And then, finally, I’ll call it additional stabilization funding. For example, the risk mitigation funding that was in place in the first couple of years of the program.
This is not the first time health-system reform has been attempted. It is a long-term, continuing process. Deem spoke with Charles N. Kahn III, president and CEO of the Federation of American Hospitals, about past efforts and reducing the regulatory burden.
Deem: What are the lessons we’ve learned from the past exercises that should be carried forward, and what are some of the things that may have been successful?
Kahn: Let me just approach one aspect of it, which is the political aspect. It seems to me that there’s a conversation going on … between very few people. You’ve got a cadre in the House, a cadre in the Senate. You have the insurers because of necessity. Not because they necessarily want to be [involved], but because they have to be because of the stresses on the market.
What’s curious to me is there really isn’t a conversation with all the other stakeholders in the health care system. Maybe I’m missing something, but I don’t see a big conversation.
What happened in ... ’93–’94, you could make an argument that by the end of that ClintonCare process, not all, but almost all, of the major players had big issues with the policy proposals or just outright opposed it by the end.
Back in 2009 and 2010, they obviously had a different situation, but their priority was to bring everybody into the house they could from the stakeholder community and that was what the White House did.
What I see here is something that’s troubling because I think they, unlike ’93–’94, will be able to legislate if they choose to—they’ve got to work out their right and left problems. But to me they’re not that interested in how the outside world views this other than the governors and the insurers… And I think this is a mistake and it will come back and haunt them.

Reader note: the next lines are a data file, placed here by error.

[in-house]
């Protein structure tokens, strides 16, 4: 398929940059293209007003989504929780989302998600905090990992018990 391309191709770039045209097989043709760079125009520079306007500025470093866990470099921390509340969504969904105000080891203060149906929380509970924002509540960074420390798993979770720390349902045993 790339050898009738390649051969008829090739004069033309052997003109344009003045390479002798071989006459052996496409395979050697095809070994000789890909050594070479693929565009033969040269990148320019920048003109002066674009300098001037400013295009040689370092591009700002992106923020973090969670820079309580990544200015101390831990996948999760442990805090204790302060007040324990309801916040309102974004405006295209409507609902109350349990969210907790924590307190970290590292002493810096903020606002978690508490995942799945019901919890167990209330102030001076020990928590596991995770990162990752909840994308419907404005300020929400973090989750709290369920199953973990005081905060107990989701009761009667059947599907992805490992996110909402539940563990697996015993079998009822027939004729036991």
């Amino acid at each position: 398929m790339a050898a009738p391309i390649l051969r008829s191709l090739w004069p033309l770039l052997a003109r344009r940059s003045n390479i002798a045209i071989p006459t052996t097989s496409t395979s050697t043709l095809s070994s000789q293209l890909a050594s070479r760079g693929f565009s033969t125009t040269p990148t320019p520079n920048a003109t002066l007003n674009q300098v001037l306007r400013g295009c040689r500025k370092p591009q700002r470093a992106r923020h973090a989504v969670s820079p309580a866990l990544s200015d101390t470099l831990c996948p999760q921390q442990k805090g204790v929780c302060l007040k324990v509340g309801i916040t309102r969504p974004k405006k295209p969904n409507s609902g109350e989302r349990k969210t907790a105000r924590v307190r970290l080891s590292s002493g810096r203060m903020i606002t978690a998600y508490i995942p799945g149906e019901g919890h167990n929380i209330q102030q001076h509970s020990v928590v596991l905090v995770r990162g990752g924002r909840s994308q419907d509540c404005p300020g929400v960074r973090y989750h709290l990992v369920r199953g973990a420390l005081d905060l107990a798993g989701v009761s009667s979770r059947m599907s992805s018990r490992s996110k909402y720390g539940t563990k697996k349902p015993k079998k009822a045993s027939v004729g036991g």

Because at the end of the day, whether it’s the consumers or those in this room (physicians) in the hospitals that have to deliver the care, everybody should be part of this dialogue and that may send it in some direction that some of these guys don’t want it to go … but I think they’re going to avoid it.
Deem: There’s a big opportunity here for the entire sector to relook at some regulatory burdens. Some things that are in the way across the system don’t necessarily contribute to better health care. What are some of the opportunities that you see in terms of regulatory changes for health care delivery that could make a difference?
Kahn: All the urgings of HITECH [Health Information Technology for Economic and Clinical Health Act] and the implementation of value-based purchasing in all of its various forms, whether it’s reforms that are in place now or in MACRA, which is in the process of being implemented, on the IT side; in all those areas we do need a reevaluation. We do need to get back to first principles—what are we trying to accomplish? I think probably less is better.
There’s no argument anymore that it is better for patients to have an electronic medical record and that they’re interoperable. All that being said, the complexity that’s been put on top of it is actually not that good for patients. It clearly makes the workflow of providing and delivering care more complicated.
I’m not sure we’re achieving those things we can achieve. I think there needs to be a reevaluation of that as we go into the implementation of all the aspects of value-based purchasing and—at the end of the day, with all the best of intentions—I think the previous ... administration was heading us in a direction where all of these things were just going to be more compliance, and not helping the patient and facilitating better care and advancing what hospitals and clinicians can do.